## Return to Question

3 Chris, not Christ!

It is easy to find a choice function on all finite subsets of $\mathbb R$, but without using the axiom of choice, not on all subsets. Is there an "explicit" choice function on the countable subsets of the real line? Can it be used to create paradoxical objects like, say, Vitali sets in the same way that a choice function on all subsets does?

Edit: Christ Chris notes that the construction of the Vitali set only involves choosing from countable subsets, so there is no hope for such a function to be explicit. I revise my question, then: does the existence of a choice function on all countable subsets imply the existence of a global choice function? Is it consistent that there is a choice function on the countable subsets, but not on all subsets?

2 added 406 characters in body

It is easy to find a choice function on all finite subsets of $\mathbb R$, but without using the axiom of choice, not on all subsets. Is there an "explicit" choice function on the countable subsets of the real line? Can it be used to create paradoxical objects like, say, Vitali sets in the same way that a choice function on all subsets does?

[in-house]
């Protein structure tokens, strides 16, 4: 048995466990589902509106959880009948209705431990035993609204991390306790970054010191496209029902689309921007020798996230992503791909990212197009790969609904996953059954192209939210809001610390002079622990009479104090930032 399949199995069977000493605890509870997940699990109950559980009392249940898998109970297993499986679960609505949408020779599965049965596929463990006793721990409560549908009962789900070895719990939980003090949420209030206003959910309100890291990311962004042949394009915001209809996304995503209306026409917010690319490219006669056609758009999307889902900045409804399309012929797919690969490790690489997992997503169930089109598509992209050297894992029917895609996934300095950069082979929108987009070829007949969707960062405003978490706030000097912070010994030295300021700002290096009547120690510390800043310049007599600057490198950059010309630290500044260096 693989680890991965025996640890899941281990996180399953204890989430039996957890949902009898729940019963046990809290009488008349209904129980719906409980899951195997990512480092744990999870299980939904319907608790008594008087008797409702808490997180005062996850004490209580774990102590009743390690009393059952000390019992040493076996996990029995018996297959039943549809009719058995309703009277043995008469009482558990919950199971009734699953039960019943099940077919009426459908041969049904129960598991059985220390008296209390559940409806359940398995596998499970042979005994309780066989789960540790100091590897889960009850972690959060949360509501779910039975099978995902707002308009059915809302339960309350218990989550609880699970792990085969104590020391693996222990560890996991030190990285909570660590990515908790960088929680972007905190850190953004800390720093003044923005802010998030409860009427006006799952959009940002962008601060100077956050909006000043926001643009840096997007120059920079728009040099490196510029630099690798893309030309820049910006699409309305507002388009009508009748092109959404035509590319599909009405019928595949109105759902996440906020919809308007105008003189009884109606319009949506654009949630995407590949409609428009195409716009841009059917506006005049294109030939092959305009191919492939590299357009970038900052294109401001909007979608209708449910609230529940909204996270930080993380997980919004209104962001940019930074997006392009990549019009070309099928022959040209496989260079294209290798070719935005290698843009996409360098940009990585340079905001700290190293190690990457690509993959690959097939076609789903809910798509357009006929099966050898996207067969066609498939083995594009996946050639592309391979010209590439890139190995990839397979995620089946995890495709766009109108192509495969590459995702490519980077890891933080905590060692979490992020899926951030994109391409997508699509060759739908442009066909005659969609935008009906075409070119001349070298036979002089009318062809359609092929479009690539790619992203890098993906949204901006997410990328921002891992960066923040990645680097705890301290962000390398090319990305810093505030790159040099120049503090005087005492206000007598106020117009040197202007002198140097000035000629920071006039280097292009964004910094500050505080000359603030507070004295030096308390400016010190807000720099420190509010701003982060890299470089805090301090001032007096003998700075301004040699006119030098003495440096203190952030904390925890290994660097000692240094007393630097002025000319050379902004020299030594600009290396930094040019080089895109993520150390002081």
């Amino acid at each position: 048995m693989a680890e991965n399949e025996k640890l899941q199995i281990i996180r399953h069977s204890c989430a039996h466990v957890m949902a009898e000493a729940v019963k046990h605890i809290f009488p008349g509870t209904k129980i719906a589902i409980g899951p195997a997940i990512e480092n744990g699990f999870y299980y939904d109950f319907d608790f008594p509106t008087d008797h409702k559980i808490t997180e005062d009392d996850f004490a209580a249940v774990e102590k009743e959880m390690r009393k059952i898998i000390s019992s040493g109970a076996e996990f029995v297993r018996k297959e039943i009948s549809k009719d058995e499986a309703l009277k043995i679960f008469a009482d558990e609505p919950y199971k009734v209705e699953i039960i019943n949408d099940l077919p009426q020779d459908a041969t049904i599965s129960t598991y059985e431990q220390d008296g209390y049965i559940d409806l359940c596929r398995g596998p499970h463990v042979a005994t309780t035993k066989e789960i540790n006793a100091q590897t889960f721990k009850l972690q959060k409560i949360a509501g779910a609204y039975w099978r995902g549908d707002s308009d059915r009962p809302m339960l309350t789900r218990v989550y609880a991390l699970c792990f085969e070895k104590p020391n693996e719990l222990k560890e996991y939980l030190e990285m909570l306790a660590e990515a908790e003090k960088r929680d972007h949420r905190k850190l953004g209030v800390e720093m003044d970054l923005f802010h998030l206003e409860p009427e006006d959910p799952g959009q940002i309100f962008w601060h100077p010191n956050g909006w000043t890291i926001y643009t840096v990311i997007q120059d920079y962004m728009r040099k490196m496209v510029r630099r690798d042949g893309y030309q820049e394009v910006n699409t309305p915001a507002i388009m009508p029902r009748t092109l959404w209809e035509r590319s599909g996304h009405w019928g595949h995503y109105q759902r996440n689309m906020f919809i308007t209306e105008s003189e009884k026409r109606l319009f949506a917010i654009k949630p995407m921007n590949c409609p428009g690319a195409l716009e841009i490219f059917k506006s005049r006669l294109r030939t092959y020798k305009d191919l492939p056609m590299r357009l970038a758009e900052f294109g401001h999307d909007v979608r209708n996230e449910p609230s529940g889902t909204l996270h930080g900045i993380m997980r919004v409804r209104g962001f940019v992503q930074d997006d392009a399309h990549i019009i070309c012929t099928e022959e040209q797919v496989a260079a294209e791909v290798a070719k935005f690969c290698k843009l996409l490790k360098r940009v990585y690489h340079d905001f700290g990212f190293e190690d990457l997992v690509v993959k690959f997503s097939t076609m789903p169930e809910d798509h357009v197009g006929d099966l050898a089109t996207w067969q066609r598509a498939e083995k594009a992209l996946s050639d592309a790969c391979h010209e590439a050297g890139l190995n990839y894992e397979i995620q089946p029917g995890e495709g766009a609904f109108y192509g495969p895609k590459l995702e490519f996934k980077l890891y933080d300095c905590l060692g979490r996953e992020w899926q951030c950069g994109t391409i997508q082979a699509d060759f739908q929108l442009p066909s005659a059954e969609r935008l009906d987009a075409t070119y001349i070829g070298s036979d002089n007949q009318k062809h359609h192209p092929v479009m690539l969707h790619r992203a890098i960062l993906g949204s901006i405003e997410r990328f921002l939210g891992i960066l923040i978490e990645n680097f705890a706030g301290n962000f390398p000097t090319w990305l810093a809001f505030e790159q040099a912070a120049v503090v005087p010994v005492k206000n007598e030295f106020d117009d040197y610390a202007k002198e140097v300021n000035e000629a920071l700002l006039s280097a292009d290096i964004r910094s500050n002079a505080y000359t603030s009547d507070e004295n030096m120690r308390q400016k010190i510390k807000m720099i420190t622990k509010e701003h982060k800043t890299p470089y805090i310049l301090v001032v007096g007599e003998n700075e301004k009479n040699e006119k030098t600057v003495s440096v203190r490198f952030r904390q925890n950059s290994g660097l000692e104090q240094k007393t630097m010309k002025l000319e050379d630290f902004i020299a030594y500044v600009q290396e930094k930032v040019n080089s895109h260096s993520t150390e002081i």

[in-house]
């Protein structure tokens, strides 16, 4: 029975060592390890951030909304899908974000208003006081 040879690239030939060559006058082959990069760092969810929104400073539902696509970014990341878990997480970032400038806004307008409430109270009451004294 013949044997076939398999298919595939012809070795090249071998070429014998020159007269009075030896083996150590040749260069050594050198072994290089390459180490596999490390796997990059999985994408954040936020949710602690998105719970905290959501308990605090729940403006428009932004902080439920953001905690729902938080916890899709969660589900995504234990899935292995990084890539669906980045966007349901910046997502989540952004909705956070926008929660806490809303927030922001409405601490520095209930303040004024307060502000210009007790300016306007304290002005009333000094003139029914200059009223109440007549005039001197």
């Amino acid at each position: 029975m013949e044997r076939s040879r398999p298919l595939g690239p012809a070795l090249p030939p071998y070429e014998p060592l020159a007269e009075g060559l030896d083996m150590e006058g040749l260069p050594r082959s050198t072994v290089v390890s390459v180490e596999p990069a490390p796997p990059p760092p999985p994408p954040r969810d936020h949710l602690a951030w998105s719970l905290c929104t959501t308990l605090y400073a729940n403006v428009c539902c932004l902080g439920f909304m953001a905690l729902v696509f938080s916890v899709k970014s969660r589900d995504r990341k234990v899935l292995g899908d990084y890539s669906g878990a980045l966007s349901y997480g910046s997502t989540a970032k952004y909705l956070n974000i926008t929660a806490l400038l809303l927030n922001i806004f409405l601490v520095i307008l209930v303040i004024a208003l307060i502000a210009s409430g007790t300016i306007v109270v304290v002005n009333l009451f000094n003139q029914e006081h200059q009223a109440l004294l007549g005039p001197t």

Edit: Christ notes that the construction of the Vitali set only involves choosing from countable subsets, so there is no hope for such a function to be explicit. I revise my question, then: does the existence of a choice function on all countable subsets imply the existence of a global choice function? Is it consistent that there is a choice function on the countable subsets, but not on all subsets?

1

# Choice function on the countable subsets of the reals

It is easy to find a choice function on all finite subsets of $\mathbb R$, but without using the axiom of choice, not on all subsets. Is there an "explicit" choice function on the countable subsets of the real line? Can it be used to create paradoxical objects like, say, Vitali sets in the same way that a choice function on all subsets does?